The Dillard Doctrine

Urban Conservative Commentary on Politics & Life

McCain, the GOP, and the Conservative Movement at Thermopalye

(This is the first of a two part spiel on the future of conservatism. Background for the uninformed: the movie 300)

What does this year’s election cycle say about the future of the conservative movement? What does it mean when the Republican nominee for president has to go to the far right-arguably, further right then himself-to finally begin to garner some enthusiasm for himself and his campaign?

My take: that this is the last stand for John McCain, as well as the GOP and conservative movement in America as we currently know it. Let’s take a look:

John McCain: Let’s face it, campaigns are draining processes. This one especially, as it’s been more brutal than any in (at least my living) history, as well as longer. I have no doubt about McCain’s physical fitness for the presidency, but let’s be honest for a second. He is 72. If he loses, does he have the strength to give it another go in 2012? Does he even run for his Senate seat again? I loved his acceptance speech a week ago, but after further review, the end sounded like his Leonidas moment:

Stand up, stand up, stand up and fight. We’re Americans, and we never give up. We never quit. We never hide from history. We make history.

Compared to:

No retreat, no surrender. That is Spartan law. And by Spartan law, we will stand and fight … and die. Leonidas (from the movie 300)

Two men, making their last stand against what they percieved as a threat to that which they love most: their country.

The GOP: Two words: Sarah Palin.

I’ve stated before that, as a matter of strategy, the GOP would be better off grooming and growing its future stars (Pawlenty and Jindal were the two I mostly mentioned, but Palin could be included as well) for life post-the Obama ascendancy. Let the pendulum swing as it will, build your hope for the future, and put it into play when the country rights itself (no pun intended).

Apparently, someone smarter (?) than me disagreed with that theory.

The Palin selection, while bringing the desperately-needed enthusiasm to the McCain campaign, isn’t just a political ploy (let’s be honest here!), but a sign that the GOP wants to distance itself from the “old guard” and inject fresh blood into the party. A noble experiment.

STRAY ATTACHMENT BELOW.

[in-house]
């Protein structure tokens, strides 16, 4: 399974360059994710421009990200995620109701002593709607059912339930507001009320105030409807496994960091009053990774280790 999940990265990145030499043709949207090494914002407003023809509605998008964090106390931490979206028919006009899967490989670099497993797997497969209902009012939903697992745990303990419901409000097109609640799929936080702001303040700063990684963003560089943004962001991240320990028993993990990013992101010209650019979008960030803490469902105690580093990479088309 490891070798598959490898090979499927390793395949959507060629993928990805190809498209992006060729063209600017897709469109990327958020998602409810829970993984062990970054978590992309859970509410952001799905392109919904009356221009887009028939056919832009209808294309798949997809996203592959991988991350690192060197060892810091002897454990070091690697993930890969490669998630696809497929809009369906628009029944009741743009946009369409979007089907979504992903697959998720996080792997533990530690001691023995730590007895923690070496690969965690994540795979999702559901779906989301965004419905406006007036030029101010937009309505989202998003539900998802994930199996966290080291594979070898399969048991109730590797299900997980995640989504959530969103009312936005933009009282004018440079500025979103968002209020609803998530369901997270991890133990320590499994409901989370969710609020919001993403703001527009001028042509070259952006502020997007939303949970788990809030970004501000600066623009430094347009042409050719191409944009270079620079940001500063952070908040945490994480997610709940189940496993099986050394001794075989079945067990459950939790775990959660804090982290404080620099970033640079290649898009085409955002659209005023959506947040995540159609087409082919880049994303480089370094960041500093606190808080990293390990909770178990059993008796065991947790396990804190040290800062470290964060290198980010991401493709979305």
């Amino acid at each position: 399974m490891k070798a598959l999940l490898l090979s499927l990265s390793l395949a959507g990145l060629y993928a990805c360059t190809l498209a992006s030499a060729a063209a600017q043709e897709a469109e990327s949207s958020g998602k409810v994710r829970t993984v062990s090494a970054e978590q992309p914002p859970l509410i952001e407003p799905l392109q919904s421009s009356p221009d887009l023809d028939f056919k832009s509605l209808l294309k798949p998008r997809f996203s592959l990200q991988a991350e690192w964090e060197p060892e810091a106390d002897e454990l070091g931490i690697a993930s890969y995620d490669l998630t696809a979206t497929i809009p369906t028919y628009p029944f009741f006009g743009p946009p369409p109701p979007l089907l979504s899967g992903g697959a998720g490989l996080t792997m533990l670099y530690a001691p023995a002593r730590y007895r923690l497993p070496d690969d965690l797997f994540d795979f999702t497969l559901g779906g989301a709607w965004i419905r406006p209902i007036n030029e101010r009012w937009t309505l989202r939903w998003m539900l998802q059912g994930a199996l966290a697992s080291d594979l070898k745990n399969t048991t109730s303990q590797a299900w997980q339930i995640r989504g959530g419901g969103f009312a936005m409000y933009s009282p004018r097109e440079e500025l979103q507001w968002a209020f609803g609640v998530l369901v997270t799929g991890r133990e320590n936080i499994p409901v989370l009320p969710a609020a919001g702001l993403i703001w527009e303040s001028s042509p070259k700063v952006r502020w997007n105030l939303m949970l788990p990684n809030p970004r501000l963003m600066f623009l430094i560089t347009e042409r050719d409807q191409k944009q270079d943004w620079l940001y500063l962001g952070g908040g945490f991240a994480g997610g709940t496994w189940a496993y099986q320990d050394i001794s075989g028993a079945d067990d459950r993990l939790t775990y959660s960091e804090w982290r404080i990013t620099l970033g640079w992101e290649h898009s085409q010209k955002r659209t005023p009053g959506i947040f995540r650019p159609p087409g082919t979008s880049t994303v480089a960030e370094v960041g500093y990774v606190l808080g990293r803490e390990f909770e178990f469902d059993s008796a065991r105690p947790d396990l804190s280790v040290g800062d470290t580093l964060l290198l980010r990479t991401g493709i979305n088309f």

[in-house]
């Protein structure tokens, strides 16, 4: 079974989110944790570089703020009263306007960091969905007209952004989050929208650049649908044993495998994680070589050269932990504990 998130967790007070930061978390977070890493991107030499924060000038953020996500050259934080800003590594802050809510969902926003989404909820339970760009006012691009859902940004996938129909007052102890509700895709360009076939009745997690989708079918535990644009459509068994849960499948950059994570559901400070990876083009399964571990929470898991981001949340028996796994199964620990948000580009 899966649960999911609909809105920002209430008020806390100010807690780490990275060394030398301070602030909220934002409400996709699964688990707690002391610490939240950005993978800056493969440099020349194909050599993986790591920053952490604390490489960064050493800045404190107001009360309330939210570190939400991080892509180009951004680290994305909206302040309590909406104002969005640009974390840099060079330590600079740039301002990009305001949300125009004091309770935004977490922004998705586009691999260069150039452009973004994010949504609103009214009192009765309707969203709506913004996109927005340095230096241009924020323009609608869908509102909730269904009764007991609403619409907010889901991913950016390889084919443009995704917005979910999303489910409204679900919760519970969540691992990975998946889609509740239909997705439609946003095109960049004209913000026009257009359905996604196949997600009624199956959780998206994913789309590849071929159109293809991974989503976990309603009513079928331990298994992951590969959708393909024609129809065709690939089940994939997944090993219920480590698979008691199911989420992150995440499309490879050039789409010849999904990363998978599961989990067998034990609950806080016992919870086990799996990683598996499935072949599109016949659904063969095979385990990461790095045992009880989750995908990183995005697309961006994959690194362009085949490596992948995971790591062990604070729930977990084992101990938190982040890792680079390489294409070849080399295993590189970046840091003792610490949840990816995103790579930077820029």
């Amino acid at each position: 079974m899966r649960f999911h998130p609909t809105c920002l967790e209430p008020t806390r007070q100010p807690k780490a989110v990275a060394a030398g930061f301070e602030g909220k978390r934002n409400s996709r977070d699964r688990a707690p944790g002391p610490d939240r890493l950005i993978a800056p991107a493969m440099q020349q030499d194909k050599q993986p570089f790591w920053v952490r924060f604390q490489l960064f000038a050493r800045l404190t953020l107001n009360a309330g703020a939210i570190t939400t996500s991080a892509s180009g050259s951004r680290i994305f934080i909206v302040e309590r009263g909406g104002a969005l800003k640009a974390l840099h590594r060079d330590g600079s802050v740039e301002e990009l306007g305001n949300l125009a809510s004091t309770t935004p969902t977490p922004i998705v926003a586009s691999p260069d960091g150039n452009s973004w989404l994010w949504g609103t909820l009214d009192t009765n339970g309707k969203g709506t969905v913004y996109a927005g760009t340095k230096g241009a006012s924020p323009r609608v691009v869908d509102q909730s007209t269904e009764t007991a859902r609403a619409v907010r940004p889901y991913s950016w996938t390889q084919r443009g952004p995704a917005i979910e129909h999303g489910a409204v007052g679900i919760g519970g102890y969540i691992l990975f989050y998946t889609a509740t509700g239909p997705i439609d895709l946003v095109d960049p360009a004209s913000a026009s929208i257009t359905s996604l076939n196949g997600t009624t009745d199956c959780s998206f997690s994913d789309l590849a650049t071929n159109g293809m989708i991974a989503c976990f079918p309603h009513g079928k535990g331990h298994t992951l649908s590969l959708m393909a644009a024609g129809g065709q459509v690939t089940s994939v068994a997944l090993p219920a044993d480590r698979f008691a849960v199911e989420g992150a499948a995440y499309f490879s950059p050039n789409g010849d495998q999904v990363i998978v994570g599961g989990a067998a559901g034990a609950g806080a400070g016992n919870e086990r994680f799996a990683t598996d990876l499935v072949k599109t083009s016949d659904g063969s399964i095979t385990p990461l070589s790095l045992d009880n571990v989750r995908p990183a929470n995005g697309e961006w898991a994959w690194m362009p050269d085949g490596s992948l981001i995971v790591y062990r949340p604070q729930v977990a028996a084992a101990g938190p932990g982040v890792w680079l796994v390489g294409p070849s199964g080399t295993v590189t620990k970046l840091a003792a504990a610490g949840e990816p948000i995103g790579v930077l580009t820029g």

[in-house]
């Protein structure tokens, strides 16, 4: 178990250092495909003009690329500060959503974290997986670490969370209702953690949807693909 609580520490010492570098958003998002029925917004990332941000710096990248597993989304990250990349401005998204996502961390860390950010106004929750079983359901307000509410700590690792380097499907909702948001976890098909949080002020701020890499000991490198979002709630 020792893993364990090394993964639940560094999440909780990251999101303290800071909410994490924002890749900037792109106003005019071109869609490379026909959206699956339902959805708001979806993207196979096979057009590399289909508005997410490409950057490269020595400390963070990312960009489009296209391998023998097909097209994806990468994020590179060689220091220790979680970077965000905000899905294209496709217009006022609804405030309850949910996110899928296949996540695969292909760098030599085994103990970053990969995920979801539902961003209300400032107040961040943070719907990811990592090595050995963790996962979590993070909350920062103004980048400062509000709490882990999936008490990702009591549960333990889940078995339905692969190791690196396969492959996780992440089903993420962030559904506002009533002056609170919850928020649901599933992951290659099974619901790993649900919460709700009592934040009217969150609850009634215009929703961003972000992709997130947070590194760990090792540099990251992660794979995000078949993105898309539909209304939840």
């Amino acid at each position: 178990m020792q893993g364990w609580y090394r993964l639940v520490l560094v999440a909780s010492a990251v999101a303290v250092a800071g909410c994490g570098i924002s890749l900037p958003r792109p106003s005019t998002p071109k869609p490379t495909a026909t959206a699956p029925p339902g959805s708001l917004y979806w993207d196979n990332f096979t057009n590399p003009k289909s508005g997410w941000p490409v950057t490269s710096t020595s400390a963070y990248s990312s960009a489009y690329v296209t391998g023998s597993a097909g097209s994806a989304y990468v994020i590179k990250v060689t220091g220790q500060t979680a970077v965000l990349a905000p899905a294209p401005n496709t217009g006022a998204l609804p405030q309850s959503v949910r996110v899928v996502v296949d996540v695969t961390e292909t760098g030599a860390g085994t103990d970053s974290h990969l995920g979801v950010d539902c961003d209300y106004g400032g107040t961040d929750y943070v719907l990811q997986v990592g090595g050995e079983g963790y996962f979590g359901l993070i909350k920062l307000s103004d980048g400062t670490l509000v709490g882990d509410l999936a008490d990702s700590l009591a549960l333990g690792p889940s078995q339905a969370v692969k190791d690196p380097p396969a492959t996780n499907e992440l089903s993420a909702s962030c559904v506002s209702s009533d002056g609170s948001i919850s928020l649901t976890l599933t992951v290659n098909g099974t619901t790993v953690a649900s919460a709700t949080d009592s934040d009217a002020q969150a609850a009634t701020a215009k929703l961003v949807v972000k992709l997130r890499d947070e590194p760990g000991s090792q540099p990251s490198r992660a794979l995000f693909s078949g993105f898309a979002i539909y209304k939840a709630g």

But is this the time for such a gamble? Facing the creation of what will come to be recognized as the greatest grassroots movement in political history (yeah, an insurgency of sorts), the GOP places someone who it could bet its future on at the front line of what’s nothing short of a brutal struggle.

Remember the scene where the Spartans form their phalanx against the charging Persian horde? Is it too difficult to see McCain, Palin, and the few publically acknowledged Republicans in that position, staring down the Obama insurgency as it continues to gather steam?

The Conservative Movement: It’s been said that, sometime in mid-late October, the conservative movement will revert to the last available-at that time-tool to try and when the election: their “whiteness.” I take exception to that, cause all conservatives ain’t white.

After months of not jumping up and down about John McCain, conservatives have found their rallying point in Sarah Palin. Now, they’re coming out of the woodworks to support the McCain/Palin team.

A parallel:

Yet they stare now across the plain at 10,000 Spartans commanding 30,000 free Greeks! The enemy outnumber us a paltry three to one; good odds for any Greek.

Now, put McCain and Palin and their “10,000” Republicans at the command of “30,000” conservatives. And place them in front of the reported 2 million donors to the McCain campaign. Not looking good, huh?

Conservative beliefs have been viscerally distorted and disparaged over the last eight years of the Bush Administration, and by various fringe elements. There’s very little chance of a true conservative making any sort of political progress this year (unless they’re running again someone with a large target on their back; the ensuing William Russell/John Murtha battle in PA comes to mind). Let’s be honest again: conservatives aren’t in style anymore.


To me, the 2008 election season has been like one long funeral procession, with the GOP as we know it and the conservative movement making their slow march towards a violent, brutal death at the hands of the Obama camp and a generally pissed off electorate. Then, when all hope appeared lost, someone said:

Nothing is inevitable here.

Is the McCain/Palin team strong enough to hold the line? And, if they can’t, what’s the next step?




Written by Coby Dillard

September 12, 2008 at 9:15 am

2 Responses

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  1. Like a phoenix rising from the ashes of the Republican spending spree, conservative reformers are rising up – Palin, Jindal, Sanford, Shadegg, Pence, Coburn … no, this is not a funeral, but just the beginning of a long fight for fiscal and moral sanity – and American survival in a world that does not wish us well.

    D. Fiscal sanity, definitely. Moral sanity that doesn’t resort to extremism to make its case, yes. And in order to win that fight, there’s some changes-some as policy, but most as strategy- that we as conservatives have to make in order to effectively make our case to the American people.


    September 12, 2008 at 1:28 pm

  2. Love the 300 parallel. Reminds me of my days teaching at Norfolk State.

    The Palin selection isn’t a political ploy?

    I would love for more elaboration on this. Most would agree that she was not the most experienced choice on the list, if on the list at all. To say she is a departure from the old guard is an understatement, and an injection of new blood is laughable.


    September 18, 2008 at 12:44 am

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